Album Review: The Avalanches – Wildflower
July 12, 2016
Picture this: artists creating elaborate sound compilations stitched together with fragments of other people’s records. This kid’s, is what we call plunderphonics (aka turntablism); a genre built specifically from digging through crates of artifacts. From the likes of DJ Shadow to Cut Chemist to The Avalanches, we can thank these mixing maestros for having the artistic ability to manipulate and proliferate sound and turning it into a story.
A mere 16 years after the Avalanches’ groundbreaking debut, Since I Left You, the Australian DJs have returned with late bloomer Wildflower. Their sophomore release is a diverse and heavily-infused work of art filled with perfectly sampled and assembled sound recordings the trio has collected over years.
The album enters with a short interlude, followed by “Because I’m Me” whose opening sets the tone for the whole album: exuberant vocals from Honey Cone’s 1971 “Want Ads” and Camp Lo’s celebratory rhymes lend for an innocent charm.
Before its release, The Avalanches released “Frank Sinatra,” which was instantly reminiscent of the Gorillaz “Clint Eastwood.” The brassy, old-school hip hop lead single features Danny Brown and MF Doom throwing verses over a cartoonish mix that’s dispersed over 1930s calypso singer Wilmoth Houdini.
Besides their keen attention to detail, saturation of loaned sounds and intricate groove spacing on record selection, what sets the Avalanches apart is their sweet sense of nostalgia and wistful melancholy by bringing thousands of pieces of dusty vinyl back to life. Subtle hints of antiquity resonate with us, making it seem so familiar while also inhabiting new territory.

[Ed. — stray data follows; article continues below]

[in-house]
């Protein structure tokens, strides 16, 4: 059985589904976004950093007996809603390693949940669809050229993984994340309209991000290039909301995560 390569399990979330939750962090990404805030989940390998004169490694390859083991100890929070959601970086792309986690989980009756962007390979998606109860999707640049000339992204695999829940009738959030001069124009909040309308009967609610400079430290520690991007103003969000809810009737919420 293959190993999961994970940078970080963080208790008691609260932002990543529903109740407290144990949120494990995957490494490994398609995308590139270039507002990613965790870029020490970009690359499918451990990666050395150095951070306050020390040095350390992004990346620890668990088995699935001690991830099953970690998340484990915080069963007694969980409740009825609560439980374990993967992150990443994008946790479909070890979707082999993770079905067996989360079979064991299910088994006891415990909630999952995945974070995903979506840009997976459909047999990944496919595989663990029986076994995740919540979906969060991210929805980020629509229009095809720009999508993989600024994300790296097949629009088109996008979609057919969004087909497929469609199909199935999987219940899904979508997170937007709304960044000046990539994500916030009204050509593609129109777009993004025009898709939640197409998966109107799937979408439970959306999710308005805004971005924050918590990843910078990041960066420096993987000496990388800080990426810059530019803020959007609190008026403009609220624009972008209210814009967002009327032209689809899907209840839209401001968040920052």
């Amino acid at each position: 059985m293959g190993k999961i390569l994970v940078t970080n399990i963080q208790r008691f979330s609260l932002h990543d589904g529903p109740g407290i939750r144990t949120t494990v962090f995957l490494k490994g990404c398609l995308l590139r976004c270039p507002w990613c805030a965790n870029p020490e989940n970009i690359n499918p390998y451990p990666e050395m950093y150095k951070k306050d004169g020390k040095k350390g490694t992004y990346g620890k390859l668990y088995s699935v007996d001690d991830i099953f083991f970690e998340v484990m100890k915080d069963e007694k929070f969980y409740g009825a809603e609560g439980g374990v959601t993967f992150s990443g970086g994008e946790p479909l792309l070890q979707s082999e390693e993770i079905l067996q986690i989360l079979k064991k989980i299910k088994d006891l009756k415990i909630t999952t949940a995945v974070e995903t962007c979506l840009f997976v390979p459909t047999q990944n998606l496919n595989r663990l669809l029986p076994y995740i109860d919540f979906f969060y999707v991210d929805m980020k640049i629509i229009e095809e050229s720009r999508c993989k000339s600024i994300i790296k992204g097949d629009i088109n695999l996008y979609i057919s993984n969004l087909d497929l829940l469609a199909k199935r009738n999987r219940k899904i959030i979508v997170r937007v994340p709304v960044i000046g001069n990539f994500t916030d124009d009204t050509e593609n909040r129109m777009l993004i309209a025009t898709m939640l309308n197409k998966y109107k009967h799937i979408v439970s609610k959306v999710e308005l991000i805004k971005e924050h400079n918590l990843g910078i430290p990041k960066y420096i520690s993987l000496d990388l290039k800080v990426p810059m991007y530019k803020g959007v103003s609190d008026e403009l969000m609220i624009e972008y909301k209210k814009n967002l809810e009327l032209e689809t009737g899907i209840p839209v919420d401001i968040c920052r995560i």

A handful of tracks receive lavish pieces of orchestration by film composer Jean-Michel Bernard. Where arranged instrumentation flows cohesively throughout; such as tracks like “Colours” and “Harmony” which features Mercury Rev’s Jonathan Donahue and “If I Was a Folkstar” featuring Toro y Moi and samples Queens Of The Stone Age’s “You Think I Ain’t Worth a Dollar, But I Feel Like a Millionaire.” Respectively, these demonstrate The Avalanches’s more experimental side.
Halfway through the album and we begin to sense some 90s laidback hip-hop with tracks like “Live a Lifetime Love” which juxtaposes between psychedelic 60s pop and hip hop theme. “Noisy Eater” which features Biz Markie’s comedic verses, complimented by the crunching sounds of breakfast cereal, and a youthful rendition of The Beatles’ “Come Together.”
David Berman’s spoken-words and Father John Misty’s faint vocals on “Saturday Night Inside Out” gives my mind instant images of Trip Fontaine and Lux Lisbon from the 1999 film The Virgin Suicides. The track puts you in a psychedelic dream-state, and in respect to the album’s name, makes me feel like I’m sitting in a field of wildflowers.
There’s a weirdly common misconception about long-awaited albums; artists leave us wondering if they’ve disappeared, will they ever come back, and if they do, WTF should we expect on their return. But in truth, these long-awaited amazing albums actually take that long to create. Wildflower is cohesive on all fronts that we don’t even consider the amount of time and effort it takes in creating this piece of art. When in this day and age sample-based music is so relevant; the album remains fresh and current. The album strays away from the norm and makes the attempt to find something new in the past, making it an ecstatic whirlwind of joy to listen to.